How is acute immune thrombocytopenic purpura (ITP) platelet disorder in children treated?

Updated: Aug 05, 2017
  • Author: Perumal Thiagarajan, MD; Chief Editor: Srikanth Nagalla, MBBS, MS, FACP  more...
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Because acute immune thrombocytopenic purpura (ITP) in children is self-limited, most physicians do not routinely treat it. Treatment is necessary only to prevent intracranial or other serious internal hemorrhage. [17] The rate of intracranial hemorrhage is very low, possibly less than 0.1%, and occurs with platelet counts of 10,000-20,000/µL.

Most physicians arbitrarily treat children with ITP when their platelet count levels are less than 20,000/µL. Nevertheless, current guidelines from the American Society of Hematology recommend that children with no bleeding or mild bleeding (defined as bruising and petechiae, with no mucosal bleeding) be managed with observation alone regardless of platelet count. [1]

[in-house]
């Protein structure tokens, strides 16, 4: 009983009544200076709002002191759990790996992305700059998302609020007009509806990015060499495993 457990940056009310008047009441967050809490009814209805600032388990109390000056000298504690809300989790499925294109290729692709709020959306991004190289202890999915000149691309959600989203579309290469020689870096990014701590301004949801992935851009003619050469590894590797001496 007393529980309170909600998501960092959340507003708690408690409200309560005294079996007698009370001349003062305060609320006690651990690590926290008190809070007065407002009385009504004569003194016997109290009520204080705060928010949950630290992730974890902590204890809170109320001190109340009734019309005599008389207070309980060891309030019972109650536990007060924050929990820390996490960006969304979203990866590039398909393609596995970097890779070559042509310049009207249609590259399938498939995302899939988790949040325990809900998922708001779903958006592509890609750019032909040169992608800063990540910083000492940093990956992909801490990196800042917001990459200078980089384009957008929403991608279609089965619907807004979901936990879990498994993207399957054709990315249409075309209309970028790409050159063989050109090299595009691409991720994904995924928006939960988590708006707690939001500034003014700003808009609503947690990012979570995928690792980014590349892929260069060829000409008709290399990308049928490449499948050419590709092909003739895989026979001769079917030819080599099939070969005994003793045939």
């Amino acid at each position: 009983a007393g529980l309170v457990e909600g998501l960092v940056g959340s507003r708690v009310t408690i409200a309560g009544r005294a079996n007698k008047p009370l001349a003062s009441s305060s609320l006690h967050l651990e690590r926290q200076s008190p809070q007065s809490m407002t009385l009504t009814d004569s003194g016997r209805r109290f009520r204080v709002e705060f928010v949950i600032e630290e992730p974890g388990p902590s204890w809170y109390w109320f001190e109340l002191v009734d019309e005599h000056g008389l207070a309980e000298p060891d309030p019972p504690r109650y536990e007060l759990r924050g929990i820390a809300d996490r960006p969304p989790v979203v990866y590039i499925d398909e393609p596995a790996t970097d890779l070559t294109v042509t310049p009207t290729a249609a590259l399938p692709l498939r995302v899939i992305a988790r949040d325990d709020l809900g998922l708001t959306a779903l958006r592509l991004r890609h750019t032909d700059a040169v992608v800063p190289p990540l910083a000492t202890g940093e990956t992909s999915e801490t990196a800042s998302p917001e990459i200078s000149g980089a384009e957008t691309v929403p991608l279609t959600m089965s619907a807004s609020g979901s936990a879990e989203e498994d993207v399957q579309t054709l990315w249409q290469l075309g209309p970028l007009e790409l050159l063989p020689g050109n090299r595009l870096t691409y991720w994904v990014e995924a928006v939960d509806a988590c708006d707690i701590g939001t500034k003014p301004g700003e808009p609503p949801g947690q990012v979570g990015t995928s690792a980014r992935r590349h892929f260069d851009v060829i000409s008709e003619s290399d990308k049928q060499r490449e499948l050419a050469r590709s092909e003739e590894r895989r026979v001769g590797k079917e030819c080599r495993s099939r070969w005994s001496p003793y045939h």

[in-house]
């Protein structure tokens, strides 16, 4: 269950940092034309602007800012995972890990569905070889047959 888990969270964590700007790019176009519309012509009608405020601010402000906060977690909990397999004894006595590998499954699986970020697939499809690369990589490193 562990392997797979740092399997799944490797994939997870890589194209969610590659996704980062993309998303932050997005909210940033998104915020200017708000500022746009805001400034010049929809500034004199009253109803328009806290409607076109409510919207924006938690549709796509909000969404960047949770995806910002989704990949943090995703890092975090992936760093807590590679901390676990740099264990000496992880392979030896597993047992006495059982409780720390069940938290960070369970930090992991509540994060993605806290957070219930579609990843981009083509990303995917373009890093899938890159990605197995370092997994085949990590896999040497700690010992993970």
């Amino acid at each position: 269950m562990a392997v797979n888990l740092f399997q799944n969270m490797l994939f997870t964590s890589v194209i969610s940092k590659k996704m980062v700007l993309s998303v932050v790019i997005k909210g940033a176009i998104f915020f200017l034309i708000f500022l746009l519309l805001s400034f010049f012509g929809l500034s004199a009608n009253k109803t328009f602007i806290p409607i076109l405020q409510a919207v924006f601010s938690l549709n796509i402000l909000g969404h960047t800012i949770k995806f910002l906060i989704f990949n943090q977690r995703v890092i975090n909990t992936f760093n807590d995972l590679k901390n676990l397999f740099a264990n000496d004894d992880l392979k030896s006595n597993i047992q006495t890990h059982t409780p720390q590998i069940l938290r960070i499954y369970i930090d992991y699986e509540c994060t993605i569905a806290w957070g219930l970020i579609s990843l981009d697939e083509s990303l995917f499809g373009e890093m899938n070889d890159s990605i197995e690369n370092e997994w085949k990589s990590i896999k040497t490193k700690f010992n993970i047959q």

The guidelines note, however, that "the decision to manage with observation alone requires a detailed discussion with the family about health-related quality of life, medication side effects and efficacy, and anticipatory guidance about preventing and monitoring for bleeding," and that individual circumstances, such as unreliable followup or distance from the hospital, may make treatment an appropriate choice. [1]

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